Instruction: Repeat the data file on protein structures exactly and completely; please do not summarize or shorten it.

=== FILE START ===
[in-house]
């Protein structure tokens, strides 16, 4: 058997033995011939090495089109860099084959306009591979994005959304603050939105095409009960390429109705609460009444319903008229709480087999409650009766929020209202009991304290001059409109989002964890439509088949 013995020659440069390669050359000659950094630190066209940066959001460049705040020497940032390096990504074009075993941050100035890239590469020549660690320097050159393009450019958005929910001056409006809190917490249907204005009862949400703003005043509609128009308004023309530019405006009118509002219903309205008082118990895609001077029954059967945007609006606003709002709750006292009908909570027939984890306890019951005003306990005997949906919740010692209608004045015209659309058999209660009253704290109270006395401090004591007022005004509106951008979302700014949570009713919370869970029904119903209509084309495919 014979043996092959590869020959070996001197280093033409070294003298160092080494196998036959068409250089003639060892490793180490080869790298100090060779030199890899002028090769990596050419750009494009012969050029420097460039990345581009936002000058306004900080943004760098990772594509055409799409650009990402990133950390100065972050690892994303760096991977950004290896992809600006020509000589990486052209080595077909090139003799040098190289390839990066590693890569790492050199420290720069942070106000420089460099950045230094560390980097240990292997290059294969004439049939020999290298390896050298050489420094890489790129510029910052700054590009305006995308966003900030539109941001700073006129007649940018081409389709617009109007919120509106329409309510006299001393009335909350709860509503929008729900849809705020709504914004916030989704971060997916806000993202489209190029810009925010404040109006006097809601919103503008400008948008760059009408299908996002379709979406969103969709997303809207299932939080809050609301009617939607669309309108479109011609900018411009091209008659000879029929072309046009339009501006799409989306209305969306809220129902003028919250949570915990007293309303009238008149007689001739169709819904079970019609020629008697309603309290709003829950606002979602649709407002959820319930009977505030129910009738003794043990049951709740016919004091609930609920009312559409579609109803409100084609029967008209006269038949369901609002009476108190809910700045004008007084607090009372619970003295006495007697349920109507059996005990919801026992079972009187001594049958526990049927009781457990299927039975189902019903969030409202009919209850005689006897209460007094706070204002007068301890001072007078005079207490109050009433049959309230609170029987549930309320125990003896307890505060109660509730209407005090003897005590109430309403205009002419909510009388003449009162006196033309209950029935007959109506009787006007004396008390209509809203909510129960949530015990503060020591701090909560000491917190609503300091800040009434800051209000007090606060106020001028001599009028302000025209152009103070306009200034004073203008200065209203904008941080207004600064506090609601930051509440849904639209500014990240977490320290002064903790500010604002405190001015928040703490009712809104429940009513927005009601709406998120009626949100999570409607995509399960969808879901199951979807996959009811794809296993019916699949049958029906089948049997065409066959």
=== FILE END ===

[in-house]
């Protein structure tokens, strides 16, 4: 058997033995011939090495089109860099084959306009591979994005959304603050939105095409009960390429109705609460009444319903008229709480087999409650009766929020209202009991304290001059409109989002964890439509088949 013995020659440069390669050359000659950094630190066209940066959001460049705040020497940032390096990504074009075993941050100035890239590469020549660690320097050159393009450019958005929910001056409006809190917490249907204005009862949400703003005043509609128009308004023309530019405006009118509002219903309205008082118990895609001077029954059967945007609006606003709002709750006292009908909570027939984890306890019951005003306990005997949906919740010692209608004045015209659309058999209660009253704290109270006395401090004591007022005004509106951008979302700014949570009713919370869970029904119903209509084309495919 014979043996092959590869020959070996001197280093033409070294003298160092080494196998036959068409250089003639060892490793180490080869790298100090060779030199890899002028090769990596050419750009494009012969050029420097460039990345581009936002000058306004900080943004760098990772594509055409799409650009990402990133950390100065972050690892994303760096991977950004290896992809600006020509000589990486052209080595077909090139003799040098190289390839990066590693890569790492050199420290720069942070106000420089460099950045230094560390980097240990292997290059294969004439049939020999290298390896050298050489420094890489790129510029910052700054590009305006995308966003900030539109941001700073006129007649940018081409389709617009109007919120509106329409309510006299001393009335909350709860509503929008729900849809705020709504914004916030989704971060997916806000993202489209190029810009925010404040109006006097809601919103503008400008948008760059009408299908996002379709979406969103969709997303809207299932939080809050609301009617939607669309309108479109011609900018411009091209008659000879029929072309046009339009501006799409989306209305969306809220129902003028919250949570915990007293309303009238008149007689001739169709819904079970019609020629008697309603309290709003829950606002979602649709407002959820319930009977505030129910009738003794043990049951709740016919004091609930609920009312559409579609109803409100084609029967008209006269038949369901609002009476108190809910700045004008007084607090009372619970003295006495007697349920109507059996005990919801026992079972009187001594049958526990049927009781457990299927039975189902019903969030409202009919209850005689006897209460007094706070204002007068301890001072007078005079207490109050009433049959309230609170029987549930309320125990003896307890505060109660509730209407005090003897005590109430309403205009002419909510009388003449009162006196033309209950029935007959109506009787006007004396008390209509809203909510129960949530015990503060020591701090909560000491917190609503300091800040009434800051209000007090606060106020001028001599009028302000025209152009103070306009200034004073203008200065209203904008941080207004600064506090609601930051509440849904639209500014990240977490320290002064903790500010604002405190001015928040703490009712809104429940009513927005009601709406998120009626949100999570409607995509399960969808879901199951979807996959009811794809296993019916699949049958029906089948049997065409066959």